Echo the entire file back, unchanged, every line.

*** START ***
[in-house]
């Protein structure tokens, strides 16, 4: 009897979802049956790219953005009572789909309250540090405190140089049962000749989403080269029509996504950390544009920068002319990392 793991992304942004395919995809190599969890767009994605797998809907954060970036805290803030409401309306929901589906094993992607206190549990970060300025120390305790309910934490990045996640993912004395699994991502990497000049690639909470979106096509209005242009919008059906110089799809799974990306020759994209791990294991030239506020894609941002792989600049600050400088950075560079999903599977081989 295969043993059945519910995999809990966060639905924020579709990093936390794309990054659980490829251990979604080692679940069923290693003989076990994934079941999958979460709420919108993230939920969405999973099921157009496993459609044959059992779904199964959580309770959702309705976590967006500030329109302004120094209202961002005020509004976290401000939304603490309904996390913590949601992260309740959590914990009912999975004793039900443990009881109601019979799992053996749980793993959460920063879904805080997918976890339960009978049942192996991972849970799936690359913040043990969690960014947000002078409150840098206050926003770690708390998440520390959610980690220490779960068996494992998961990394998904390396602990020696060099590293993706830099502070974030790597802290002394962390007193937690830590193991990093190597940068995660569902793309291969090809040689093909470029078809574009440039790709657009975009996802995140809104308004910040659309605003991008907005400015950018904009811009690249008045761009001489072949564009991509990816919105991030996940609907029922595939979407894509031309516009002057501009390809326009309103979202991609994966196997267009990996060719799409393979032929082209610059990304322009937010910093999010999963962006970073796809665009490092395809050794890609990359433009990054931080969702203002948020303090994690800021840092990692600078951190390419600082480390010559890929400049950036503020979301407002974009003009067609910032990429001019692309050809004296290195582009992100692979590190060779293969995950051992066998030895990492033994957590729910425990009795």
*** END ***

[in-house]
């Protein structure tokens, strides 16, 4: 009897979802049956790219953005009572789909309250540090405190140089049962000749989403080269029509996504950390544009920068002319990392 793991992304942004395919995809190599969890767009994605797998809907954060970036805290803030409401309306929901589906094993992607206190549990970060300025120390305790309910934490990045996640993912004395699994991502990497000049690639909470979106096509209005242009919008059906110089799809799974990306020759994209791990294991030239506020894609941002792989600049600050400088950075560079999903599977081989 295969043993059945519910995999809990966060639905924020579709990093936390794309990054659980490829251990979604080692679940069923290693003989076990994934079941999958979460709420919108993230939920969405999973099921157009496993459609044959059992779904199964959580309770959702309705976590967006500030329109302004120094209202961002005020509004976290401000939304603490309904996390913590949601992260309740959590914990009912999975004793039900443990009881109601019979799992053996749980793993959460920063879904805080997918976890339960009978049942192996991972849970799936690359913040043990969690960014947000002078409150840098206050926003770690708390998440520390959610980690220490779960068996494992998961990394998904390396602990020696060099590293993706830099502070974030790597802290002394962390007193937690830590193991990093190597940068995660569902793309291969090809040689093909470029078809574009440039790709657009975009996802995140809104308004910040659309605003991008907005400015950018904009811009690249008045761009001489072949564009991509990816919105991030996940609907029922595939979407894509031309516009002057501009390809326009309103979202991609994966196997267009990996060719799409393979032929082209610059990304322009937010910093999010999963962006970073796809665009490092395809050794890609990359433009990054931080969702203002948020303090994690800021840092990692600078951190390419600082480390010559890929400049950036503020979301407002974009003009067609910032990429001019692309050809004296290195582009992100692979590190060779293969995950051992066998030895990492033994957590729910425990009795």